WASHINGTON – With Brett Kavanaugh experiencing a one-day respite from his successful Supreme Court confirmation, Democrats and the Washington Post teamed up Sunday to plot his impeachment.
The headline on the story in the Jeff Bezos' paper said it all: "With Kavanaugh confirmed, impeachment could follow. Here's how."
A news analysis piece set the stage.
"Judge Brett M. Kavanaugh's nomination to the Supreme Court has been confirmed," wrote Deanna Paul in "The Fix" column. "A bitterly divided Senate confirmed President Trump's nominee to a lifetime appointment to the nation's highest court on Saturday. So what comes next?"
Impeachment, of course.
But what's the charge?
"In early September, even before the recent spate of sexual-misconduct allegations, murmurs among Kavanaugh opponents fixated on whether he had lied under oath before the Senate Judiciary Committee," the article explains. "Some Senate Democrats took to social media to air their ire and frustration. One former deputy assistant U.S. attorney general, who previously worked for a top Democrat, even called for Kavanaugh's impeachment from the federal judiciary."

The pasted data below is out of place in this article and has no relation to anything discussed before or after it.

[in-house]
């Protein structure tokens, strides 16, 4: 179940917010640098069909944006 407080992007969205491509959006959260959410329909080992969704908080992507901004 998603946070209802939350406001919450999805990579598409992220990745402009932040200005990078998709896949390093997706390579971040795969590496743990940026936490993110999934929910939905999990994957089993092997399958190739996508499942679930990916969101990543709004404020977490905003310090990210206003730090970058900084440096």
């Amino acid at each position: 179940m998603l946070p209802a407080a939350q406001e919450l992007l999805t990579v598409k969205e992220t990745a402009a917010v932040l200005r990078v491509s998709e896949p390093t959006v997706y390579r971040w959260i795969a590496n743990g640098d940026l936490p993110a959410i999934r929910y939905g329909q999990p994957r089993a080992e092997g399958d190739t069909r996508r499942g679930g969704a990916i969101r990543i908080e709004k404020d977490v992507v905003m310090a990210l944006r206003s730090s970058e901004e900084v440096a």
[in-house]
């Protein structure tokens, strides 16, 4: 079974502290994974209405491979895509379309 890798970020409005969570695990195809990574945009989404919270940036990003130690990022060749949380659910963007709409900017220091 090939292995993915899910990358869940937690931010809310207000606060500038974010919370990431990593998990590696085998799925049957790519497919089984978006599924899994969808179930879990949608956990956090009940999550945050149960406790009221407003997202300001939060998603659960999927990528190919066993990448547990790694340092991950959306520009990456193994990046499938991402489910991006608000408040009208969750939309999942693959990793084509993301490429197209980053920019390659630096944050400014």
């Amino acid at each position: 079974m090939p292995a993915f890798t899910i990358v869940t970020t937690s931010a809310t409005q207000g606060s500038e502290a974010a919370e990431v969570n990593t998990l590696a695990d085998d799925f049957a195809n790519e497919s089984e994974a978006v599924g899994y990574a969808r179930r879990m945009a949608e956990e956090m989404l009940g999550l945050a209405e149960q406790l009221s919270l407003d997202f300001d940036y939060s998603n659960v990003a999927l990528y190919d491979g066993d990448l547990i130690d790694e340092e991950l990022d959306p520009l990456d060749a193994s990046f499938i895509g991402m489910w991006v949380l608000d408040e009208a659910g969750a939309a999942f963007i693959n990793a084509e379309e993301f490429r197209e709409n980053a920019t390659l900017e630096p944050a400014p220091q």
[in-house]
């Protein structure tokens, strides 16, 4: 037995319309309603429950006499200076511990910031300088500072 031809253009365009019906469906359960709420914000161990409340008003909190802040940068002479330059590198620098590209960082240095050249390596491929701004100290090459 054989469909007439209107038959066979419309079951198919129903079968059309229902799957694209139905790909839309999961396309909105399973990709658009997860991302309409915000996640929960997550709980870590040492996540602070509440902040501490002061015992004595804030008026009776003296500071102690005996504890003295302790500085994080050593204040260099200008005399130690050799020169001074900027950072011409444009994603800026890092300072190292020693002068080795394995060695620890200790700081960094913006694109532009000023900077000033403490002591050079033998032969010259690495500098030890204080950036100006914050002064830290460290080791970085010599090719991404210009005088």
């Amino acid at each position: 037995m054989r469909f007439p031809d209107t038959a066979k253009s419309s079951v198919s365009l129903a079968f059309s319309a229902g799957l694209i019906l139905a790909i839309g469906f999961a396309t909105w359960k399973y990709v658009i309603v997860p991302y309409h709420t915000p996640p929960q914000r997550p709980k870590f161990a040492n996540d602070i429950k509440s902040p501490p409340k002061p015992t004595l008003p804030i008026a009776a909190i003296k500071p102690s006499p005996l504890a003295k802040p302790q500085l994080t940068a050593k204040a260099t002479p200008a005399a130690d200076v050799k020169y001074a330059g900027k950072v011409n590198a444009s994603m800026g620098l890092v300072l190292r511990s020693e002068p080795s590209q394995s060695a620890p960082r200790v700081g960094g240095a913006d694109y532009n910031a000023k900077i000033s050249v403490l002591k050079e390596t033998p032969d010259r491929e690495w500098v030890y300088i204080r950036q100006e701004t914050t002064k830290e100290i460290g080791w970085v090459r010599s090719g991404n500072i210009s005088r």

The Post turned a Slate column by Lisa Graves into news.
"Much of Washington has spent the week focusing on whether Judge Brett Kavanaugh should be confirmed to the Supreme Court," Graves wrote. "After the revelations of his confirmation hearings, the better question is whether he should be impeached from the federal judiciary. I do not raise that question lightly, but I am certain it must be raised."
Now it's a question of integrity, she says.
Graves told the Post that each time Kavanaugh testifies, he has shown "only more proclivity to lie to the Senate."
Of course, impeachment proceedings would be contingent on Democrats regaining control of the House, where impeachment charges must begin.
Reps. Luis V. Gutiérrez, D-Ill., and Ted Lieu, D-Calif., have started chatting up impeachment, according to the Post.
By the way, a Senate conviction would require a two-thirds vote of the Senate.
"How likely is Kavanaugh's impeachment?" the article asks.
"It's as likely as the Democrats winning the House," said Jed Shugerman, a professor at Fordham University School of Law. "If they take back the House, I would be surprised if they don't put forth impeachment proceedings in the next Congress."